The challenge that takes you out of the comfort zone

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It’s the river race that tests all your rowing skills.

 

Philippa Baker-Hogan has a bit on.

She’s off to New York over the New Year to celebrate a milestone birthday with her daughter.

Then she’s back in Whanganui a week out from the other annual event she’s been dedicated to since 2008, the Billy Webb Challenge (BWC).

Philippa is one of those people who’s comfortable being uncomfortable, and this is handy in pressure situations like winning world rowing championship titles and organising major events.

The BWC is in a rebuilding phase after some stellar years when it attracted the world’s best single scullers through the pulling power of Kiwi stars like Mahe Drysdale and Emma Twigg.

“You know, the first year we literally did have 25,000 people on the banks of the Whanganui River, like over a hundred years ago when Billy Webb won,” says Philippa, who took over as event manager last year.

Webb was the first New Zealander to hold the World Sculling Championship title, after beating Charles Towns in Sydney in August, 1907. He successfully defended his crown six months later on the mighty Te Awa O Whanganui.

The current race still attracts plenty of local interest, it’s part of Whanganui’s Vintage Weekend celebrations and also falls on Wellington Anniversary weekend.

“The public love seeing people that are in and around the New Zealand system,” says Philippa. “Just being right up close to them, you know, getting on and off the water and literally being able to rub shoulders with them.”

Messina Su’a feels the local support as much as anyone. She started rowing at Whanganui High School and last January became the first woman from the River City to claim the Philippa Baker-Hogan trophy for the BWC’s fastest woman.

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Messina Su'a after winning the Billy Webb challenge (centre) with Philippa Baker-Hogan (left) and two-time Olympic medallist and fellow Aramoho Whanganui RC club member Kerri Williams (right). 

Messina comes with a rich sporting heritage, her dad Tasi played 65 games on the wing for the Whanganui provincial rugby side in the 1980s, her mum Lee was in the Canterbury women’s team and her cousin Murphy was the first Samoan-born cricketer to play for the Black Caps.

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Messina's cousin Murphy Su'a played 13 tests and 12 ODIs for the Black Caps.

Messina’s just finished her first year studying Health Sciences at Otago University and was part of their rowing squad that dominated the University Rowing champs in April.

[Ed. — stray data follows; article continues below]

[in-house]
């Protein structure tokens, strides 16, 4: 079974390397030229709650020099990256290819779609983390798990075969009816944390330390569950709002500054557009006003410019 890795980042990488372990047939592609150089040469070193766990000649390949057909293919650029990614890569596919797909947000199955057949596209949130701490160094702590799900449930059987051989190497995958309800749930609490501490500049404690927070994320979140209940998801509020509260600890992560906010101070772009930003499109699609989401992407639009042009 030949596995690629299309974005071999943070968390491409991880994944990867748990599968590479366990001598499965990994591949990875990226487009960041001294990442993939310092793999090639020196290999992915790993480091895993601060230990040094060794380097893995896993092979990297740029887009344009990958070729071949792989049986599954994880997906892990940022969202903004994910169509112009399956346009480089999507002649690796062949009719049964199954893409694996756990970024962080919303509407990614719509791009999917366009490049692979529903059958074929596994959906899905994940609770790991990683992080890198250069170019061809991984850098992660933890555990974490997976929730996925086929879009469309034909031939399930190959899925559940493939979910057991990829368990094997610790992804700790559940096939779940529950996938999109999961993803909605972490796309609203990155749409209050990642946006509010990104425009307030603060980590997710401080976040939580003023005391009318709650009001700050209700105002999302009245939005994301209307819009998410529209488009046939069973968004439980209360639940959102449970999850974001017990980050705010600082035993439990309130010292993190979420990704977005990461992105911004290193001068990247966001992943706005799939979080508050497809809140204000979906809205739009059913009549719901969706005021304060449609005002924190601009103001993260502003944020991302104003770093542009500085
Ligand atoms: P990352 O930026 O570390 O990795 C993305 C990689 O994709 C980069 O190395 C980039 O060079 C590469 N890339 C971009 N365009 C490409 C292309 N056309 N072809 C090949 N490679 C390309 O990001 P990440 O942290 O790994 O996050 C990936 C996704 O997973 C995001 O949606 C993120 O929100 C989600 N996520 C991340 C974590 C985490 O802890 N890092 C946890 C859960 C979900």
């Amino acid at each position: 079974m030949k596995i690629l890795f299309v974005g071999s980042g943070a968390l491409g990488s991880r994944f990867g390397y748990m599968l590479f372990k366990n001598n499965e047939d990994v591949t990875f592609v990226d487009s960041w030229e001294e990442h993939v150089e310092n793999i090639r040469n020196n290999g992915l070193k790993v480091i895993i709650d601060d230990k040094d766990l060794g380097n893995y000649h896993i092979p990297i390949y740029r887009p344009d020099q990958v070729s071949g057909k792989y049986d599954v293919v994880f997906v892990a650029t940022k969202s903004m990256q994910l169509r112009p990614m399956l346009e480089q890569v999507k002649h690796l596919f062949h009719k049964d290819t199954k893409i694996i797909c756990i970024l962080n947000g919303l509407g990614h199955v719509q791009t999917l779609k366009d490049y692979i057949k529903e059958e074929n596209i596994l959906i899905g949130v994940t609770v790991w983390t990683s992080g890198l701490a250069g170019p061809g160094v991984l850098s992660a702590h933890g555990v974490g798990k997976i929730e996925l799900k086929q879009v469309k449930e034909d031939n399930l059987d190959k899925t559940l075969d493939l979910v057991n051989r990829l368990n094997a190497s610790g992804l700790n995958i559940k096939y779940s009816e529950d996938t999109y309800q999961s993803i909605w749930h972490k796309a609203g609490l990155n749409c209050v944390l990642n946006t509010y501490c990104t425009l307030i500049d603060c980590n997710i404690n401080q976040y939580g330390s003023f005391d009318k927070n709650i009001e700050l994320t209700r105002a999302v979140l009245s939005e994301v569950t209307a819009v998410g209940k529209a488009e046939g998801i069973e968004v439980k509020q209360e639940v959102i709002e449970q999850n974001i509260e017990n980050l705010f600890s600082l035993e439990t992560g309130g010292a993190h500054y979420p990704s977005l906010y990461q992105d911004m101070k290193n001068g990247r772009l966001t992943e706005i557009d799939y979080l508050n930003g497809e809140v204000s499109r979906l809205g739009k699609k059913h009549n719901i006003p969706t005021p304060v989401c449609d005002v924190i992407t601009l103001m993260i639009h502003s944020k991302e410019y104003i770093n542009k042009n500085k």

She was persuaded by Aramoho Whanganui Rowing Director, Axel Dickinson to enter the BWC despite having only raced in the single twice as an Under-17.

The photo of her after winning says it all. She looks genuinely shocked.

“I don't think I realised how cool it actually was to do that. When you look at all the other names on that [trophy], they're all New Zealand rowers and have done well at worlds, and so to have my name with them is such a cool thing.”

And anyone who’s rowed on the Whanganui River knows there are all sorts of traps.

“It had just been flooding so there was lots of debris, logs and stuff sticking out of the water,” says Messina. “I had to watch out for a log that was sticking out right at the start, but I managed to get myself sorted and get going again.”

The race against the clock starts at the Union Boat Club, heads upstream under the Dublin St Bridge and Aramoho Railway Bridge where the rowers have to turn and head back downstream.

“The trick is, a lot of people can gain on you in that turn, so you need to nail it, otherwise you can lose quite a bit of momentum,” says Messina.

Logs and bridges weren’t the only obstacles.

“Towards the end of the line, one of the boys from our club started to cut me off so I thought I had actually lost it.”

In the end, she finished just seconds ahead of Union sculler Rebecca Wilson.

Messina will be back to defend her title next month. The 6km course was a great workout just ahead of nationals.

“It gets you really prepared [for] the mental challenge of getting the race start and race finish,” she says. “Definitely the mental thing was a big advantage or take-away from that race. I told myself, ‘If I could race 6k, I could race 2k in a few weeks’.”

She’ll have just celebrated her birthday. And with a great day sorted and underway, hopefully Philippa Baker-Hogan will be comfortable being comfortable.

The Billy Webb Challenge
Sunday, January 21, 2024.
Open to all boat classes except Eights and Octuples.
Entries close 5pm Thursday, January 18, 2024.
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Andy Hay

Andy Hay is a freelance producer, writer and rowing coach. He was cox of the world champion New Zealand eight of 1982 and '83. He is NZ Olympian #446.